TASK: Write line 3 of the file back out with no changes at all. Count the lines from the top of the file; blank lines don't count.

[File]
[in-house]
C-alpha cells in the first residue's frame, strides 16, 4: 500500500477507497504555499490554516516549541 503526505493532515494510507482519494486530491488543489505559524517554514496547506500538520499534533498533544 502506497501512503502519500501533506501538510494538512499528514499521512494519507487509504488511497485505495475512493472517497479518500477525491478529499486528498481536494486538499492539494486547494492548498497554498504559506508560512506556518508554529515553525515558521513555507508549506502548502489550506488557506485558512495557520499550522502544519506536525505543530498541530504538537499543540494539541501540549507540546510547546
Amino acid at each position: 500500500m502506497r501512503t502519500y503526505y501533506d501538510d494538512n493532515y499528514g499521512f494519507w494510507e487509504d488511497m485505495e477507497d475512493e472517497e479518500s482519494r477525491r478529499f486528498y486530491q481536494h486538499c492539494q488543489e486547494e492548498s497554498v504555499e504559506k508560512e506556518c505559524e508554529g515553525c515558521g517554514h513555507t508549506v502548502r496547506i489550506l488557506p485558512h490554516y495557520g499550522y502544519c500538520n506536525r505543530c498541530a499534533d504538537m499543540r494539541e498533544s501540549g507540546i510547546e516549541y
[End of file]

Amino acid at each position: 500500500m502506497r501512503t502519500y503526505y501533506d501538510d494538512n493532515y499528514g499521512f494519507w494510507e487509504d488511497m485505495e477507497d475512493e472517497e479518500s482519494r477525491r478529499f486528498y486530491q481536494h486538499c492539494q488543489e486547494e492548498s497554498v504555499e504559506k508560512e506556518c505559524e508554529g515553525c515558521g517554514h513555507t508549506v502548502r496547506i489550506l488557506p485558512h490554516y495557520g499550522y502544519c500538520n506536525r505543530c498541530a499534533d504538537m499543540r494539541e498533544s501540549g507540546i510547546e516549541y